From the National Geographic Sea Lion in Alaska July 15, 2010
We woke up this morning at the southern end of Fredrick Sound in southeast Alaska, off the Coast of Mitkof Island. After stretch class and a hearty buffet breakfast, we went ashore at a place called Ideal Cove. We landed at low tide, so the walk to the edge of the forest was full of thousands of mussels and barnacles attached to rocks. The trail through the temperate rainforest is constructed of wooden boards laid end-on-end. To either side of the boardwalk, we saw devil’s club, mosses, lichens, and lots of blueberry bushes with fruit just ripe enough to eat. As we made our way deeper into the forest and past several lakes, we snacked on the blueberries and enjoyed the peaceful quiet of the woods.
After picking up anchor, we spent the afternoon at a small fishing town on the northern end of Mitkof Island. Petersburg, named for a Norwegian emigrant who began homesteading a site along Wrangell Narrows in the late 1800s, is home to 3,100 people. Although a relatively small town, we had a number of different options on how to spend our afternoon. Across Wrangall Narrows, on Kupreanof Island, is a nice muskeg walk where guests learned about a variety of native flora, including two species of insectivorous plants: the round-leaf and the long-leaf sundews. There was also the opportunity to view Le Conte glacier, the southernmost tidewater glacier in North America. Six people per floatplane, our guests got a birds-eye view of the celestial snowfields and iridescent blue glacial melt pools. Other options for the afternoon included touring the town by foot, browsing the local bookstore and gift shops, pedaling farther afield on mountain bikes, learning about the commercial industry and fishing boats on a guided dock walk, or simply relaxing in a lounge chair with a good book.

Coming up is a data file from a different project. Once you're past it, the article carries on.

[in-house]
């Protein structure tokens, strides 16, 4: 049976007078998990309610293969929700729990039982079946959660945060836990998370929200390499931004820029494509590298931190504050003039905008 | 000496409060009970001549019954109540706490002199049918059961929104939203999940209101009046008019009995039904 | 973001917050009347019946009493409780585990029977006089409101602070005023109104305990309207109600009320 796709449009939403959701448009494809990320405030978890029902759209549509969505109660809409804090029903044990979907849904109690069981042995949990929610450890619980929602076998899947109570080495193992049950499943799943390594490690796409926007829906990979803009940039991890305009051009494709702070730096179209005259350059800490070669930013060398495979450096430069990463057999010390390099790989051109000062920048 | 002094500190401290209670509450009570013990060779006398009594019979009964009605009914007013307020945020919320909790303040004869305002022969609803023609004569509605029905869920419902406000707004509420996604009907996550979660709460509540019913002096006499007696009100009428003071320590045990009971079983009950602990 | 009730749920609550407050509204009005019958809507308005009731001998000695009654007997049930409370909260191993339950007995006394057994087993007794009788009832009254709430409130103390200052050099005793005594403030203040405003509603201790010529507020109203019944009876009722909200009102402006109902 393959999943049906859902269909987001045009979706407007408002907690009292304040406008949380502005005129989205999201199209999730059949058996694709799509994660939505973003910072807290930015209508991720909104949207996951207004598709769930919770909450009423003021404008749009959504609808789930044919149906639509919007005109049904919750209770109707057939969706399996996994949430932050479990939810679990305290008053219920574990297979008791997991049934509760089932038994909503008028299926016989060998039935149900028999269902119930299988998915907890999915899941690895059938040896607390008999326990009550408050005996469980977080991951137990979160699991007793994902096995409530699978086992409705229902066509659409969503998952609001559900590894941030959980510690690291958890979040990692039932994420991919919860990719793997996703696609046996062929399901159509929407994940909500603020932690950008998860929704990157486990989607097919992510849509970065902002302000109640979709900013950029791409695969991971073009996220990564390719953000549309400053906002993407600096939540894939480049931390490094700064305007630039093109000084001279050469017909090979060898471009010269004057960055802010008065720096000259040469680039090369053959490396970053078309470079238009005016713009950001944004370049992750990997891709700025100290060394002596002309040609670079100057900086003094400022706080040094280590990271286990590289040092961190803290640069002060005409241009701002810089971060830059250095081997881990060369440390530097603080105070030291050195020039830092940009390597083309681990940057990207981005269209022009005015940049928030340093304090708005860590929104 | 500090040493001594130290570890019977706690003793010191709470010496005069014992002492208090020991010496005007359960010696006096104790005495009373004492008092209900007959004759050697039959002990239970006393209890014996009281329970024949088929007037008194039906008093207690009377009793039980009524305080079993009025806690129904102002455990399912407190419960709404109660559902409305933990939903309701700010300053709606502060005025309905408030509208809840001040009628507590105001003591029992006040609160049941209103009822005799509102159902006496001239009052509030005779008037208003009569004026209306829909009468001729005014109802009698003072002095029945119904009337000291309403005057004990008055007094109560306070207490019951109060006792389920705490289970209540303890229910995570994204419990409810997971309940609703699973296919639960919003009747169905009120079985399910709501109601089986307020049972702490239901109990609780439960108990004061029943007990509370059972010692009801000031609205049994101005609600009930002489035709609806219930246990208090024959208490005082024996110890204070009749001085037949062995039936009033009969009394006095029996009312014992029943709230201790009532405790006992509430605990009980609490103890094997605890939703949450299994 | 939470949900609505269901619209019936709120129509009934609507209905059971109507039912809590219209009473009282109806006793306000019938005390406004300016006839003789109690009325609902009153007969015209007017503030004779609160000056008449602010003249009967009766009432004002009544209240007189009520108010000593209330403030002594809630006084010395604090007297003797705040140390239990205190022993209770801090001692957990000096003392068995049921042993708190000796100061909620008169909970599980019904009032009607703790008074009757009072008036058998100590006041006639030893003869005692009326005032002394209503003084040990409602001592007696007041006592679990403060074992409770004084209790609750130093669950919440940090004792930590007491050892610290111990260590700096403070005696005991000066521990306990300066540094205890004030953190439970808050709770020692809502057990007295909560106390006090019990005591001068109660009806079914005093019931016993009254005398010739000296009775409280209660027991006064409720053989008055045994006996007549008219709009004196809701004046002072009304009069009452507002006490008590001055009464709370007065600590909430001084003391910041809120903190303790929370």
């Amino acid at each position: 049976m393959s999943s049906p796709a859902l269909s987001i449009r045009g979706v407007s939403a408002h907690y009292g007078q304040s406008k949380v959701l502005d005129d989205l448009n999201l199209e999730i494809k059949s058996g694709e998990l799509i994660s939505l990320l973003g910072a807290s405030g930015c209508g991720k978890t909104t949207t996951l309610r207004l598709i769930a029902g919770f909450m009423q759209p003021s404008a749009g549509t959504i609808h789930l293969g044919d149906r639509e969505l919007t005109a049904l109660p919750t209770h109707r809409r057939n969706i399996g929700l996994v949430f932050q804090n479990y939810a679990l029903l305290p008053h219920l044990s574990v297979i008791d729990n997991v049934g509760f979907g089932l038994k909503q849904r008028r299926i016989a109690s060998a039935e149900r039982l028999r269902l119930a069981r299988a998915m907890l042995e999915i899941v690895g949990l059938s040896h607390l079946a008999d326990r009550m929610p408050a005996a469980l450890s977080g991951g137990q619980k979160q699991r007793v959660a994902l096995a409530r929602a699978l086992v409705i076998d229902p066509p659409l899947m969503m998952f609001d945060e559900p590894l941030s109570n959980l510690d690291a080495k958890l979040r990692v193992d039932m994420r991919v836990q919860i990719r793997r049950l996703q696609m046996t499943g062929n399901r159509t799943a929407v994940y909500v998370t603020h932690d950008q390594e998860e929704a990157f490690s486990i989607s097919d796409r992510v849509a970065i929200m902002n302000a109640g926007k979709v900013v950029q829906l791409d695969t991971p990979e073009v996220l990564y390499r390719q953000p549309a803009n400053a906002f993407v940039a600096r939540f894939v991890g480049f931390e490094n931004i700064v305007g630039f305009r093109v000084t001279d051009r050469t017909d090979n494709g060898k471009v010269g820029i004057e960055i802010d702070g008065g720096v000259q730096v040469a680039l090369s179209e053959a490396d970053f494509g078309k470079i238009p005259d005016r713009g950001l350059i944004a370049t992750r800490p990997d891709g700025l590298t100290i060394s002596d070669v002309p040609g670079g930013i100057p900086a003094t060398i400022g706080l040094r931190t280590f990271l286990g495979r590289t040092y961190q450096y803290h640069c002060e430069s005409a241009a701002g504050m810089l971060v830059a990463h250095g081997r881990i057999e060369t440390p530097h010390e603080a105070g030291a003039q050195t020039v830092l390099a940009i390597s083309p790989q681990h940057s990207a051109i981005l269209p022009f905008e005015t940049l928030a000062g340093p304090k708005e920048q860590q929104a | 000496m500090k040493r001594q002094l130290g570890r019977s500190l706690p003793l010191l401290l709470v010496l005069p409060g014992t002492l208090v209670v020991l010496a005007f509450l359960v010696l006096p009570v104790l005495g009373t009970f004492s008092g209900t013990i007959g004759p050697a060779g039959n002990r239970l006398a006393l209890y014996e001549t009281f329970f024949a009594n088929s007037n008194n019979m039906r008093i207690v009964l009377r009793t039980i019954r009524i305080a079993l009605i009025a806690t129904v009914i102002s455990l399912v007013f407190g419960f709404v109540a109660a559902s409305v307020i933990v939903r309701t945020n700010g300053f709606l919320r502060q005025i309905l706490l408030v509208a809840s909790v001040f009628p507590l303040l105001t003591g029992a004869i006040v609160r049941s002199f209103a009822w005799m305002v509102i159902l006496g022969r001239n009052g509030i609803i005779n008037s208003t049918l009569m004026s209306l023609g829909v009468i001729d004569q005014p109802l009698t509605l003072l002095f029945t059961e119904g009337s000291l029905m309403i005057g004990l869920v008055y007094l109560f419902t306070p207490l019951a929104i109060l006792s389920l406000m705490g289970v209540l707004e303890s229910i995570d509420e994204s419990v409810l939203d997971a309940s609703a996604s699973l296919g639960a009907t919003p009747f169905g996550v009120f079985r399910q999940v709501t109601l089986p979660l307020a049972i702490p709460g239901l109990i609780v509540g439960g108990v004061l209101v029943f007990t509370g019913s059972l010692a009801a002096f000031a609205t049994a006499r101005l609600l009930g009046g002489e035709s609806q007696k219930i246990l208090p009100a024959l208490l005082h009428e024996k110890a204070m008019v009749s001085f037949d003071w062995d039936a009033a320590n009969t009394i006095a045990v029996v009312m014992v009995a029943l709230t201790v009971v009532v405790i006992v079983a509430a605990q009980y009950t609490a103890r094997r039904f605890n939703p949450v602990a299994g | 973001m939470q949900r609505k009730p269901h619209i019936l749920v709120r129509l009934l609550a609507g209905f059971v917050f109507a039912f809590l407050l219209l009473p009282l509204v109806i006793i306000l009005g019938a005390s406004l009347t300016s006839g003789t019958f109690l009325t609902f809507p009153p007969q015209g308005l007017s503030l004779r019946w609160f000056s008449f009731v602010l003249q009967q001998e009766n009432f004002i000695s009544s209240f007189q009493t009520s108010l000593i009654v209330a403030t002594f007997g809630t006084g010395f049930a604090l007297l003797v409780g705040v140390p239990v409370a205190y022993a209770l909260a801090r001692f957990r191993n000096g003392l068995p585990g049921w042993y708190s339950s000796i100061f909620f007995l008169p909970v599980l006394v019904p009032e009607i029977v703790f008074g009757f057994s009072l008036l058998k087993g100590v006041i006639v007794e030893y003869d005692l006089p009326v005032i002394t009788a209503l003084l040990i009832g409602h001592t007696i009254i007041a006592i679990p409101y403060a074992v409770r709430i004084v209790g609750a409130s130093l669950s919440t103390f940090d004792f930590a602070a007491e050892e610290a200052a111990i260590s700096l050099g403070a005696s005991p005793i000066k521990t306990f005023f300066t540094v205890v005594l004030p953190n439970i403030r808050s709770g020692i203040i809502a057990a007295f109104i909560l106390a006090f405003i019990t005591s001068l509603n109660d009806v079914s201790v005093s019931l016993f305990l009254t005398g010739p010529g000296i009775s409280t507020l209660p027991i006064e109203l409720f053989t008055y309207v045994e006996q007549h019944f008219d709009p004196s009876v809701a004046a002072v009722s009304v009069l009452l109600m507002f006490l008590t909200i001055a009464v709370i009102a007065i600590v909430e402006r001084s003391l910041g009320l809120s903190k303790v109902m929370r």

Dinner was a long anticipated event. Guests hurriedly took their seats and tucked into the pile of freshly caught Dungeness crab legs that never seemed to diminish. Dipped in butter, spritzed with lemon juice, or simply by itself, the crab was delicious and a perfect ending for a great day in southeast Alaska.
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